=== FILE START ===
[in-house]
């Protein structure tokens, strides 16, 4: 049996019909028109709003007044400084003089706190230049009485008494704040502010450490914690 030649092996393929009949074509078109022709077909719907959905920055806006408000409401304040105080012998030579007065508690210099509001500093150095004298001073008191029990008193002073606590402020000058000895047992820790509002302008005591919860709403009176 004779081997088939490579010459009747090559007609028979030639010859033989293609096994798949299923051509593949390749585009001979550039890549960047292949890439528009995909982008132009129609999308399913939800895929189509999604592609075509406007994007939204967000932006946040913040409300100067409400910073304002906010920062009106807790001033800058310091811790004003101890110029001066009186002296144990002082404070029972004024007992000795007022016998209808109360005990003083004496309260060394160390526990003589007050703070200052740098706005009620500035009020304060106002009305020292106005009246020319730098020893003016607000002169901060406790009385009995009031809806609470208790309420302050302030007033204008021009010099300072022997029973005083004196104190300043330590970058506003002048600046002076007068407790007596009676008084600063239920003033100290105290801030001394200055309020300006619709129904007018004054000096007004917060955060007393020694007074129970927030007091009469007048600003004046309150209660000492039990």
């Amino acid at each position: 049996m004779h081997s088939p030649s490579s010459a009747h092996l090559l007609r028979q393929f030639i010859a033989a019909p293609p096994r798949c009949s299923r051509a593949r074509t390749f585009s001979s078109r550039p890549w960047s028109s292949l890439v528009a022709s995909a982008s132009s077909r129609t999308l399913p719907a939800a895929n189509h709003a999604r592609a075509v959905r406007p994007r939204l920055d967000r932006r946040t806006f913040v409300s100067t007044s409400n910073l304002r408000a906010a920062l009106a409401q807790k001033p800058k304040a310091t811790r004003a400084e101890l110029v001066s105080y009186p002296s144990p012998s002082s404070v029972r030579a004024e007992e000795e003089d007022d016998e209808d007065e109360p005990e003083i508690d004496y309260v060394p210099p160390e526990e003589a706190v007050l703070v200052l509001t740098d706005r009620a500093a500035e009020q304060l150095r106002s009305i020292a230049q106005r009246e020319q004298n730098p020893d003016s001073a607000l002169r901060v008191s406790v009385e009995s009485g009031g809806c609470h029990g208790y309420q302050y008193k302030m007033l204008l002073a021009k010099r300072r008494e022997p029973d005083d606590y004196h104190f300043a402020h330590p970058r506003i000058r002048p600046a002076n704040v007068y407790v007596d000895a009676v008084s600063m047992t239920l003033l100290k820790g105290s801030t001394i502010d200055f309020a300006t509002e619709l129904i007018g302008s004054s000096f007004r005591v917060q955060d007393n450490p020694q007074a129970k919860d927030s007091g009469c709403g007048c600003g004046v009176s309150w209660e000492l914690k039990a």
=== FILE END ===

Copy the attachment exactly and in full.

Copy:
[in-house]
């Protein structure tokens, strides 16, 4: 049996019909028109709003007044400084003089706190230049009485008494704040502010450490914690 030649092996393929009949074509078109022709077909719907959905920055806006408000409401304040105080012998030579007065508690210099509001500093150095004298001073008191029990008193002073606590402020000058000895047992820790509002302008005591919860709403009176 004779081997088939490579010459009747090559007609028979030639010859033989293609096994798949299923051509593949390749585009001979550039890549960047292949890439528009995909982008132009129609999308399913939800895929189509999604592609075509406007994007939204967000932006946040913040409300100067409400910073304002906010920062009106807790001033800058310091811790004003101890110029001066009186002296144990002082404070029972004024007992000795007022016998209808109360005990003083004496309260060394160390526990003589007050703070200052740098706005009620500035009020304060106002009305020292106005009246020319730098020893003016607000002169901060406790009385009995009031809806609470208790309420302050302030007033204008021009010099300072022997029973005083004196104190300043330590970058506003002048600046002076007068407790007596009676008084600063239920003033100290105290801030001394200055309020300006619709129904007018004054000096007004917060955060007393020694007074129970927030007091009469007048600003004046309150209660000492039990």
């Amino acid at each position: 049996m004779h081997s088939p030649s490579s010459a009747h092996l090559l007609r028979q393929f030639i010859a033989a019909p293609p096994r798949c009949s299923r051509a593949r074509t390749f585009s001979s078109r550039p890549w960047s028109s292949l890439v528009a022709s995909a982008s132009s077909r129609t999308l399913p719907a939800a895929n189509h709003a999604r592609a075509v959905r406007p994007r939204l920055d967000r932006r946040t806006f913040v409300s100067t007044s409400n910073l304002r408000a906010a920062l009106a409401q807790k001033p800058k304040a310091t811790r004003a400084e101890l110029v001066s105080y009186p002296s144990p012998s002082s404070v029972r030579a004024e007992e000795e003089d007022d016998e209808d007065e109360p005990e003083i508690d004496y309260v060394p210099p160390e526990e003589a706190v007050l703070v200052l509001t740098d706005r009620a500093a500035e009020q304060l150095r106002s009305i020292a230049q106005r009246e020319q004298n730098p020893d003016s001073a607000l002169r901060v008191s406790v009385e009995s009485g009031g809806c609470h029990g208790y309420q302050y008193k302030m007033l204008l002073a021009k010099r300072r008494e022997p029973d005083d606590y004196h104190f300043a402020h330590p970058r506003i000058r002048p600046a002076n704040v007068y407790v007596d000895a009676v008084s600063m047992t239920l003033l100290k820790g105290s801030t001394i502010d200055f309020a300006t509002e619709l129904i007018g302008s004054s000096f007004r005591v917060q955060d007393n450490p020694q007074a129970k919860d927030s007091g009469c709403g007048c600003g004046v009176s309150w209660e000492l914690k039990a």